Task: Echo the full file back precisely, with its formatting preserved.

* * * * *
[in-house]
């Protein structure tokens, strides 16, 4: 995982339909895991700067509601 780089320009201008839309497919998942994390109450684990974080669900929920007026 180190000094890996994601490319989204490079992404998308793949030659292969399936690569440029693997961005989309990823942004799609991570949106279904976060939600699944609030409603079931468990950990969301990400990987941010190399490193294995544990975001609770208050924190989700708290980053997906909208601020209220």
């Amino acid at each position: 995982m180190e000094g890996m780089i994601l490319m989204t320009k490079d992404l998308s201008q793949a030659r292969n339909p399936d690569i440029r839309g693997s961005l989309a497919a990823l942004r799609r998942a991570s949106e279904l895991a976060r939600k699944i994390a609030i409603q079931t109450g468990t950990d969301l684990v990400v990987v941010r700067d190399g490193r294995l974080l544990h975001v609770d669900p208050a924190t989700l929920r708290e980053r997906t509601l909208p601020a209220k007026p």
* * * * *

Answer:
[in-house]
């Protein structure tokens, strides 16, 4: 995982339909895991700067509601 780089320009201008839309497919998942994390109450684990974080669900929920007026 180190000094890996994601490319989204490079992404998308793949030659292969399936690569440029693997961005989309990823942004799609991570949106279904976060939600699944609030409603079931468990950990969301990400990987941010190399490193294995544990975001609770208050924190989700708290980053997906909208601020209220």
């Amino acid at each position: 995982m180190e000094g890996m780089i994601l490319m989204t320009k490079d992404l998308s201008q793949a030659r292969n339909p399936d690569i440029r839309g693997s961005l989309a497919a990823l942004r799609r998942a991570s949106e279904l895991a976060r939600k699944i994390a609030i409603q079931t109450g468990t950990d969301l684990v990400v990987v941010r700067d190399g490193r294995l974080l544990h975001v609770d669900p208050a924190t989700l929920r708290e980053r997906t509601l909208p601020a209220k007026p």